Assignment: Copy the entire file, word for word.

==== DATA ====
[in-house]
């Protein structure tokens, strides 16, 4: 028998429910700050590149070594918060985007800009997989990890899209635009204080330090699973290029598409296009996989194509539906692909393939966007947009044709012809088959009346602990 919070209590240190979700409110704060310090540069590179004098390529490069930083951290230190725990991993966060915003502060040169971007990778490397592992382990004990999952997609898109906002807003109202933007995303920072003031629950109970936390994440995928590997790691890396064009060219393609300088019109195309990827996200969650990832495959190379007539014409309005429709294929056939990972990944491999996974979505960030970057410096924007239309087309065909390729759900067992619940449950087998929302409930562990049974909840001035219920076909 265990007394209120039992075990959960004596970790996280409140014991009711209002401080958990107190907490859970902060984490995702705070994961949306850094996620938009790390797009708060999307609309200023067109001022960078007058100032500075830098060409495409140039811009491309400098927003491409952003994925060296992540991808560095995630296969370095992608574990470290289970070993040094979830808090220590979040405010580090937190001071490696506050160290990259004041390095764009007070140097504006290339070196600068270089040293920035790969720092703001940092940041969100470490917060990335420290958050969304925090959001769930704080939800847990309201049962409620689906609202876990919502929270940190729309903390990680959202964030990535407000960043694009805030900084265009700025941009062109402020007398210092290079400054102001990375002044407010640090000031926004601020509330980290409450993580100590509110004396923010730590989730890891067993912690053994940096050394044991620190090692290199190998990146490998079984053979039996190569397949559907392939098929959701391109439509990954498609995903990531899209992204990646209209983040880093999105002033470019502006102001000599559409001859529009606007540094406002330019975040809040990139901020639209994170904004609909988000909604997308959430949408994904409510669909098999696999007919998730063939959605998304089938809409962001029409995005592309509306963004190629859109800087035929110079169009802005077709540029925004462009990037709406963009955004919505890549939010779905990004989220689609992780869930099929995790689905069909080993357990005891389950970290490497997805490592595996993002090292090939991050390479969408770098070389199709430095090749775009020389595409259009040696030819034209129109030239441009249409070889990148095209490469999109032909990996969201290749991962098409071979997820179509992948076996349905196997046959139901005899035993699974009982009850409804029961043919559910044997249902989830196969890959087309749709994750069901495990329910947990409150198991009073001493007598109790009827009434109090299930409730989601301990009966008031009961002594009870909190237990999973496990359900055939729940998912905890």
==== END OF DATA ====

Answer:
[in-house]
């Protein structure tokens, strides 16, 4: 028998429910700050590149070594918060985007800009997989990890899209635009204080330090699973290029598409296009996989194509539906692909393939966007947009044709012809088959009346602990 919070209590240190979700409110704060310090540069590179004098390529490069930083951290230190725990991993966060915003502060040169971007990778490397592992382990004990999952997609898109906002807003109202933007995303920072003031629950109970936390994440995928590997790691890396064009060219393609300088019109195309990827996200969650990832495959190379007539014409309005429709294929056939990972990944491999996974979505960030970057410096924007239309087309065909390729759900067992619940449950087998929302409930562990049974909840001035219920076909 265990007394209120039992075990959960004596970790996280409140014991009711209002401080958990107190907490859970902060984490995702705070994961949306850094996620938009790390797009708060999307609309200023067109001022960078007058100032500075830098060409495409140039811009491309400098927003491409952003994925060296992540991808560095995630296969370095992608574990470290289970070993040094979830808090220590979040405010580090937190001071490696506050160290990259004041390095764009007070140097504006290339070196600068270089040293920035790969720092703001940092940041969100470490917060990335420290958050969304925090959001769930704080939800847990309201049962409620689906609202876990919502929270940190729309903390990680959202964030990535407000960043694009805030900084265009700025941009062109402020007398210092290079400054102001990375002044407010640090000031926004601020509330980290409450993580100590509110004396923010730590989730890891067993912690053994940096050394044991620190090692290199190998990146490998079984053979039996190569397949559907392939098929959701391109439509990954498609995903990531899209992204990646209209983040880093999105002033470019502006102001000599559409001859529009606007540094406002330019975040809040990139901020639209994170904004609909988000909604997308959430949408994904409510669909098999696999007919998730063939959605998304089938809409962001029409995005592309509306963004190629859109800087035929110079169009802005077709540029925004462009990037709406963009955004919505890549939010779905990004989220689609992780869930099929995790689905069909080993357990005891389950970290490497997805490592595996993002090292090939991050390479969408770098070389199709430095090749775009020389595409259009040696030819034209129109030239441009249409070889990148095209490469999109032909990996969201290749991962098409071979997820179509992948076996349905196997046959139901005899035993699974009982009850409804029961043919559910044997249902989830196969890959087309749709994750069901495990329910947990409150198991009073001493007598109790009827009434109090299930409730989601301990009966008031009961002594009870909190237990999973496990359900055939729940998912905890």